It is my hope that one day, we will learn that uniting under the umbrella of all humanity will benefit every race, every ethnicity, every country and nation on earth. An example of such unity, is one that I would like to share with you briefly. When I arrived in Evanston four and a half years ago, Rabbi London reached out to me and took me to lunch, "The Little Mexican Cafe." An African American man, a Jewish woman, tearing up some Mexican food. What an introduction to a town that takes great pride in its diversity.

Soon after that lunch, she and I, and my daughter Spencer and others from Beth Emet, were on a flight to South Carolina. We marched with that group who started out from Selma and went all the way to Washington, DC, commemorating the Civil Rights Act of 1965.

Two years later, Pastor Ruen joined us on a flight to Washington, DC to join thousands of clergy in support of the Black Action Network of Al Sharpton and a demonstration at the United States Justice Department.

Last spring high school students from each of our congregations joined together for four nights and five days to learn about civil rights and social justice right here in the Metro Chicago area. And in October, members of Beth Emet, Pastor Daniel, Rabbi London and I traveled to Israel and Palestine to learn about social justice there--among Jews and Muslims, Israel and Palestine. We need more of these experiences. We need more opportunities for races and ethnicities, for religions and faiths, to come under the cosmic umbrella of humanity so that we may sense the divine in us all. As a matter of fact, not only do we need more of this, but there is a deep-seated urgency among us, demanding it from us.

The words of Dr. King ring so precisely today, “Either we will learn to live together as brothers and sisters or we will perish separately as fools.”

On that trip we found ourselves on the highest point of a brand new city built by Palestinians called Ruwabi. There, in a welcome center for people interested in moving to a brand new town, I caught a vision of possibility. I believe that one day, in that very space in that most sacred region of the world, there will be an Interfaith gathering of people from every willing country and every willing race and religion. And in that gathering we will talk about how our respective faiths, with a focus on full equality and peace, must influence our nations and the people in them.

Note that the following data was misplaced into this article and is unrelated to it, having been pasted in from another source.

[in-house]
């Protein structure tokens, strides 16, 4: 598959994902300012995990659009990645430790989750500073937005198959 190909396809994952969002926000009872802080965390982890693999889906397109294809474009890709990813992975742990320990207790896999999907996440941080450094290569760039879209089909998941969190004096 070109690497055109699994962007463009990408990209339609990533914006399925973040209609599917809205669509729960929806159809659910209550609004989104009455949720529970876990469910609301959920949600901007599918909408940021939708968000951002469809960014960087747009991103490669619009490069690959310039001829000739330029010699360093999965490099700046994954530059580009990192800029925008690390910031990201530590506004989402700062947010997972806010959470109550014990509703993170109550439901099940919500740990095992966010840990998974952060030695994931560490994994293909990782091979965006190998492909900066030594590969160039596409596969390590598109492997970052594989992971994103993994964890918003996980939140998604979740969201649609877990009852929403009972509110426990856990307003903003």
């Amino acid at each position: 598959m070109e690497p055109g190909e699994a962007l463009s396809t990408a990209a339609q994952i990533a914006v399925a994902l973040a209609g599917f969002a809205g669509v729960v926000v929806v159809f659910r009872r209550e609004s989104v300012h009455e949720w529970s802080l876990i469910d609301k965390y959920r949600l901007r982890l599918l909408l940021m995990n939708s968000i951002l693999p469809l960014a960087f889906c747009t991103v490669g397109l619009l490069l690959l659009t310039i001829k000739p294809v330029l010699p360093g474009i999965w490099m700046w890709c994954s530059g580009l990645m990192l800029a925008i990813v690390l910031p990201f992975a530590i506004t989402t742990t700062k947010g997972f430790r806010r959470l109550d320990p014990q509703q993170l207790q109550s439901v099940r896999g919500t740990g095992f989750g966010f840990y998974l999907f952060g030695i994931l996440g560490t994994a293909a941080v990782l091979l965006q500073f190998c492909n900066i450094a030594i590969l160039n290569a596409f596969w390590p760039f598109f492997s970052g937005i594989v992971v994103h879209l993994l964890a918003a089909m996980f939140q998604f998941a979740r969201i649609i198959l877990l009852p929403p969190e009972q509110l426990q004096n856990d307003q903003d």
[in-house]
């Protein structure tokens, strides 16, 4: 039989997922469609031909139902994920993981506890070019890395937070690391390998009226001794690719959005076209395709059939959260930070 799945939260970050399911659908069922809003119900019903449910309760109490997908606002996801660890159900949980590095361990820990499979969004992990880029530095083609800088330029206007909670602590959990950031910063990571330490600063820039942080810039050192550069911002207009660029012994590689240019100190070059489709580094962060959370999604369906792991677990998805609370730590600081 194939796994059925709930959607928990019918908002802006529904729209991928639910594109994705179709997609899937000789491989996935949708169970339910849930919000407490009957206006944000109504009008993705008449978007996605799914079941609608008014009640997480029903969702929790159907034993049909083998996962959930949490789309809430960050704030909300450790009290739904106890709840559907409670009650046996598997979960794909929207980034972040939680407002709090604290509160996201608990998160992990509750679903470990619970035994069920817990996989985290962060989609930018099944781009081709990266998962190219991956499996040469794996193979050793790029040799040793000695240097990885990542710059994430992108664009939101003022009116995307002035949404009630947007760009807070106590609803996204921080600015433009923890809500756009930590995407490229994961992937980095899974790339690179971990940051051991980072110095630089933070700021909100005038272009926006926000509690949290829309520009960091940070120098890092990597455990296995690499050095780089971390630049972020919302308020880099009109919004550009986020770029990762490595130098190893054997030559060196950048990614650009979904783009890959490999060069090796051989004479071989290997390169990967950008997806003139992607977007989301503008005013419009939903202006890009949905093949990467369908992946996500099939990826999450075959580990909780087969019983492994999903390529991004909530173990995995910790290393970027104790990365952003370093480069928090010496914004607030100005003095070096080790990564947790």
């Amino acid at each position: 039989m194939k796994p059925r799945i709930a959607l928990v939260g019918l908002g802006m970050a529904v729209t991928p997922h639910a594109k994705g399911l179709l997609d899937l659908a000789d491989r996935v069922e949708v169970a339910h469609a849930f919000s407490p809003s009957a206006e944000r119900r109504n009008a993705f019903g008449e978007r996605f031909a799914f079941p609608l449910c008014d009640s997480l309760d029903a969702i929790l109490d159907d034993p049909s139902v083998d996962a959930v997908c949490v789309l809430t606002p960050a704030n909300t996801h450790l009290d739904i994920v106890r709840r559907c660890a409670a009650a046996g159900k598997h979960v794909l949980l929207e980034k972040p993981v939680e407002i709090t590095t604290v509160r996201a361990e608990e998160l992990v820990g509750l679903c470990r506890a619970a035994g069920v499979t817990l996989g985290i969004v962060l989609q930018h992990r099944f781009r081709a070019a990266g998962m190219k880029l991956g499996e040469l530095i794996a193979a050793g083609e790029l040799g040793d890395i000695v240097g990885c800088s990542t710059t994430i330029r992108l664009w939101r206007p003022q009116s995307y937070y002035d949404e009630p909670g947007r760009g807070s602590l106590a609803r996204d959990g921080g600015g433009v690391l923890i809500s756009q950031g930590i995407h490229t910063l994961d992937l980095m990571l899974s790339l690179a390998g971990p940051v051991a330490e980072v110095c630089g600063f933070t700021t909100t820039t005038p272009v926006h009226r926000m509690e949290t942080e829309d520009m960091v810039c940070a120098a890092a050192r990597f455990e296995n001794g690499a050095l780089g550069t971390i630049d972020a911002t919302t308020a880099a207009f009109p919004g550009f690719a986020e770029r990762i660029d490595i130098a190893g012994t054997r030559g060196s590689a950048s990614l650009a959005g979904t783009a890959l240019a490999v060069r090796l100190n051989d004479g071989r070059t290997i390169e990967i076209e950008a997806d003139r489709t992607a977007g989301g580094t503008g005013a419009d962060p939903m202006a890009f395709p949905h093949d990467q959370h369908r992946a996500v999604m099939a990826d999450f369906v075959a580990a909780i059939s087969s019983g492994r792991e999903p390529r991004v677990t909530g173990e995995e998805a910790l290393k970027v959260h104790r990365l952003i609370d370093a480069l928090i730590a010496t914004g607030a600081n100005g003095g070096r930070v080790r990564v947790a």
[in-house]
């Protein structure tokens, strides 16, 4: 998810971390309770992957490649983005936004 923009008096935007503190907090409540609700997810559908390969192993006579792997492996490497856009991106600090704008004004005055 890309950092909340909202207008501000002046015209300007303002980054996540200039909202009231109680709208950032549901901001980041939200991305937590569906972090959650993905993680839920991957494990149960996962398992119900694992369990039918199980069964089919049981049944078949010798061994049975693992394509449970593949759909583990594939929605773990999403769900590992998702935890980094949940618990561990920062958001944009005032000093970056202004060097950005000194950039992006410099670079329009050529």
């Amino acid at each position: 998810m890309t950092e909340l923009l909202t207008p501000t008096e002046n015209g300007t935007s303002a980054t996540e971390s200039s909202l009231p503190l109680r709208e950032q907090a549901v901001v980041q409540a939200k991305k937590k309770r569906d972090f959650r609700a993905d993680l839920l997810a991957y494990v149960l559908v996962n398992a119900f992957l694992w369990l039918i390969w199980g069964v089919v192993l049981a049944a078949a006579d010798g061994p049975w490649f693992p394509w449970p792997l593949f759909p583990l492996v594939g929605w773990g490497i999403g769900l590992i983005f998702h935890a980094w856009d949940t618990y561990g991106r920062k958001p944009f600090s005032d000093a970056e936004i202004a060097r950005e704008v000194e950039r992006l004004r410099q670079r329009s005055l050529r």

I share this story to say that it is only by building relationships, it is only by departing from our comfort zones, it is only by reaching out over the aisle, that we can begin working on a better world.

The subject today is “Where do we go from here?” You all know that we have had this theme at one of our previous gatherings. It is derived from the last book authored by Dr. King as he offered analysis on the Black community’s future, not long before his death. The book revealed that King’s horizons and outreach were extending outward. He would conclude, All Americans must united to fight poverty. He would also conclude that the Vietnam War was a literal distraction from the exacting domestic problems in the United States, chiefly poverty.

An unwitting partner in this argument was the renowned Rabbi, Abraham Joshua Heschel. Heschel was born in Warsaw, Poland in 1907. He recalled in an interview with a Benedictine priest, "I have often been beaten and stoned in Warsaw by boys who had just come out of church." One of Dr. King’s childhood memories is when he was told by the parent of a childhood boy, who happened to be white, that they were not to play or be friends anymore. Two faiths, two bruised childhood souls, who would become among the most stalwart moral and spiritual leaders in the history of the United States.

Rabbi Heschel was invited to speak at the first gathering of the National Conference of Christians and Jews. He stunned the conference when he said, “The exodus is not over. It was easier for the children of Israel to cross the Red Sea than for some Negroes to cross certain university campuses.”